Gameboy development - Burly Bear vs. The Mean Foxes
I wanted to see if I could make a little game for the Gameboy, and this was the outcome. Here we have Burly Bear going around swiping at mean foxes, eating cookies, and moving from place to place once the foxes have been felled.


The game
- - the compiled rom. Play it in any Gameboy emulator

Windows Dev Kit (develop your own Gameboy rom!) - RECOMMENDED version
- GBDK devkit - Windows version. Includes the source for Burly (Gameboy Color), as well as Burly (Gameboy). Also includes an emulator. You should not have to download this, if you have already downloaded it from the Burly (Gameboy Color) page. Project makefiles assume that this dev kit is installed to C:\
- source code (Windows) - good starting point for your Gameboy development. Works with the Windows version of GBDK.

Linux Dev Kit (if the Windows one was not good enough...)
- GBDK devkit - Linux version
- source code (Linux) - good starting point for your Gameboy development. Works with the Linux version of GBDK.

- Excel tilemaker tool - use it to convert tiles to hex values
- VisualBoyAdvance - a great Gameboy emulator
- Gameboy sound specs - have fun with this one ...

I used the gbdk devkit, which is based on the lcc compiler. And man, is it buggy. Sometimes it will just crash, report an uninformative fatal error, and die. Other times, it will report an error during compilation, and if run a couple more times, it will eventually compile successfully. And other times, after a successful compilation, the rom crashes, or exhibits weird behaviour, such as artifacted sprites, most likely because of misaligned memory.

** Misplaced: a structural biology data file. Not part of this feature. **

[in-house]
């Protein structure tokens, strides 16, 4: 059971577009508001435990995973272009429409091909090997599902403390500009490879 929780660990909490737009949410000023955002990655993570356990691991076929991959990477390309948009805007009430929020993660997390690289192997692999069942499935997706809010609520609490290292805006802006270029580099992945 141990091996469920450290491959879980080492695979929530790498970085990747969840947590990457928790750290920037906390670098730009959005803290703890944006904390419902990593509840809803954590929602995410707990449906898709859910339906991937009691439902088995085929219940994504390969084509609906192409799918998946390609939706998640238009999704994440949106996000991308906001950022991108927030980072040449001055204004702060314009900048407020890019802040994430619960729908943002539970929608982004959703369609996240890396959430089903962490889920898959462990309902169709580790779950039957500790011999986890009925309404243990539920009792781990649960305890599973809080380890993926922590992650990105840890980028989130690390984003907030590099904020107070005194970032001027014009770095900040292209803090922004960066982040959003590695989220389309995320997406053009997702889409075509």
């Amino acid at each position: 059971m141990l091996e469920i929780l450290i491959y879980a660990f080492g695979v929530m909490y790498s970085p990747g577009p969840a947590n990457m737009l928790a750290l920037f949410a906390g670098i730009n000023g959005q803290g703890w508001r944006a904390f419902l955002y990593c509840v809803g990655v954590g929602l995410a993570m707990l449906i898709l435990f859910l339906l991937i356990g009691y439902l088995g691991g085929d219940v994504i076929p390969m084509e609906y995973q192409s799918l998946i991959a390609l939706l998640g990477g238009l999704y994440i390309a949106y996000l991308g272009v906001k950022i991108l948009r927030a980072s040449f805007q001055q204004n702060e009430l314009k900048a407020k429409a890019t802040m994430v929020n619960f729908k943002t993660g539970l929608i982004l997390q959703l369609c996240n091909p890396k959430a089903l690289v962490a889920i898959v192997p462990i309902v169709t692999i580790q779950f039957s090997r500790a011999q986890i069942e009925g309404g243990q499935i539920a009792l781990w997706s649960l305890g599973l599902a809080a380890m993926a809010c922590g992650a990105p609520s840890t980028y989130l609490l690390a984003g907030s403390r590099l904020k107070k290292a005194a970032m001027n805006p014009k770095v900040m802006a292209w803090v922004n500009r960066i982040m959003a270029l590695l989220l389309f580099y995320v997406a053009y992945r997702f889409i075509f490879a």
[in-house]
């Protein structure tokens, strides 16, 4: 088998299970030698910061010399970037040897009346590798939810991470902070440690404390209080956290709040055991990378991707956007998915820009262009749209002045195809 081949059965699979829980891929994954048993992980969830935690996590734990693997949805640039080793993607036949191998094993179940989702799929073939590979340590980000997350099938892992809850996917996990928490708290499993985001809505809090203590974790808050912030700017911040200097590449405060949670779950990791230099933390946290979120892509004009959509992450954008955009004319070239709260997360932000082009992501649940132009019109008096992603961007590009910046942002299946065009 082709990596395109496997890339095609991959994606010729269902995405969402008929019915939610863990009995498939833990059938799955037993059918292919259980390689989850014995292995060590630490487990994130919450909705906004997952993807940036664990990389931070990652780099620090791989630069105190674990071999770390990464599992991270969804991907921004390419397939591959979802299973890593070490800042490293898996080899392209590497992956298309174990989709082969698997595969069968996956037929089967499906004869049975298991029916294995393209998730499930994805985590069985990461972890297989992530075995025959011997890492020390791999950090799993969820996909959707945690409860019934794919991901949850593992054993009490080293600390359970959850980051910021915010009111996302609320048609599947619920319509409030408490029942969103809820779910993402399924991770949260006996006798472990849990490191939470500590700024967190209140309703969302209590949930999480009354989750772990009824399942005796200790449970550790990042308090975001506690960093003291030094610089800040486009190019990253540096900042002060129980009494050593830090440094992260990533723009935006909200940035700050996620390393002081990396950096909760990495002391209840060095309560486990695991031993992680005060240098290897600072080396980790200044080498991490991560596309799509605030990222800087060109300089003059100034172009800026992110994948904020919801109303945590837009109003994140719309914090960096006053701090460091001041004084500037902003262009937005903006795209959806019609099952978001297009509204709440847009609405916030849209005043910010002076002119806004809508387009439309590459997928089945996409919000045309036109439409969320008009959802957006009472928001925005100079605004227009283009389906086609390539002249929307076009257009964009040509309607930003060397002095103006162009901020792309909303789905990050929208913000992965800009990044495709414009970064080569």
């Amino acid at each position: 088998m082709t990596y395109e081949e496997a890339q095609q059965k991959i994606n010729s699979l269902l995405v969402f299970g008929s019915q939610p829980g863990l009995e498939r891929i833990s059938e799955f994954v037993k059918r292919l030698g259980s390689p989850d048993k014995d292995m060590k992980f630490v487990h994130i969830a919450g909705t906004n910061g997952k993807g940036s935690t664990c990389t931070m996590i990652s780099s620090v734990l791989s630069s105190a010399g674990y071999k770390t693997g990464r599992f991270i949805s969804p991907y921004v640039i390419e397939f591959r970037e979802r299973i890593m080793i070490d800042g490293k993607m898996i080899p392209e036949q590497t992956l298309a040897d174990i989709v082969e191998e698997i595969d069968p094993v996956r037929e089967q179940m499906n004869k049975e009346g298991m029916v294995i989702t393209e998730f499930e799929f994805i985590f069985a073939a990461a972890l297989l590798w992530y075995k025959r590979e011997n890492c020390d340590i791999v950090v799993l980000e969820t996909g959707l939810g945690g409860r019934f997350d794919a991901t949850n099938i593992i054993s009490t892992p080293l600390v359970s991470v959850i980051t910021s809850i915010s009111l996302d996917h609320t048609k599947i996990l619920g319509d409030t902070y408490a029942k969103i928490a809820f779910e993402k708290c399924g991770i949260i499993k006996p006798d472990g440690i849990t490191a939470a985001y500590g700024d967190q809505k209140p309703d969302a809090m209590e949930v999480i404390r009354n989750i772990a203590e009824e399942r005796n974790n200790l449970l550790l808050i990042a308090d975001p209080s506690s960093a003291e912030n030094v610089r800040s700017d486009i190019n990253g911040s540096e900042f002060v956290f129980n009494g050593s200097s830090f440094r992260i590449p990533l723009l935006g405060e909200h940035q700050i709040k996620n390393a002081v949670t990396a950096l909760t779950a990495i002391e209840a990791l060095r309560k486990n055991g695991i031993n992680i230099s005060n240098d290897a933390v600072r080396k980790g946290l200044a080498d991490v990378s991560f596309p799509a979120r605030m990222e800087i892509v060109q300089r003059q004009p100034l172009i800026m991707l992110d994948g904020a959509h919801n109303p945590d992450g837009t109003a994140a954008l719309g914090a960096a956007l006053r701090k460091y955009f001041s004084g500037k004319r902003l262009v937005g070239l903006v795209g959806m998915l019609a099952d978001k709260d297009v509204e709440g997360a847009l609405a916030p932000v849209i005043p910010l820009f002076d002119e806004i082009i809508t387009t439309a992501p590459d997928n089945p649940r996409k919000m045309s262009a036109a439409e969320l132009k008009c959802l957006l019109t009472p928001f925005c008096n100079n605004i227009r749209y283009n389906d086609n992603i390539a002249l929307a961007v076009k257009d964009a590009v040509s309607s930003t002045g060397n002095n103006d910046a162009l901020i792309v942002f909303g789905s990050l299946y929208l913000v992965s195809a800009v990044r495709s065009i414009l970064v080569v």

All this nastiness aside, it turned out pretty cool. I didn't add time limits, and the foxes cannot fight back. The cookies will make Burly increasingly faster, for a limited amount of time.

I've included all the tools I used, including the devkit, full source code, Excel sheet tilemaker(calculates hex values for tiles, which can then be pasted right into code), and compiled rom. Though it may be easy to find, I've included the emulator with which I tested the game. Take them and make your own game.

The sound system on the Gameboy is cryptic. It's based around writing byte values to registers, and is not friendly at all. Take a look at the included sound spec document.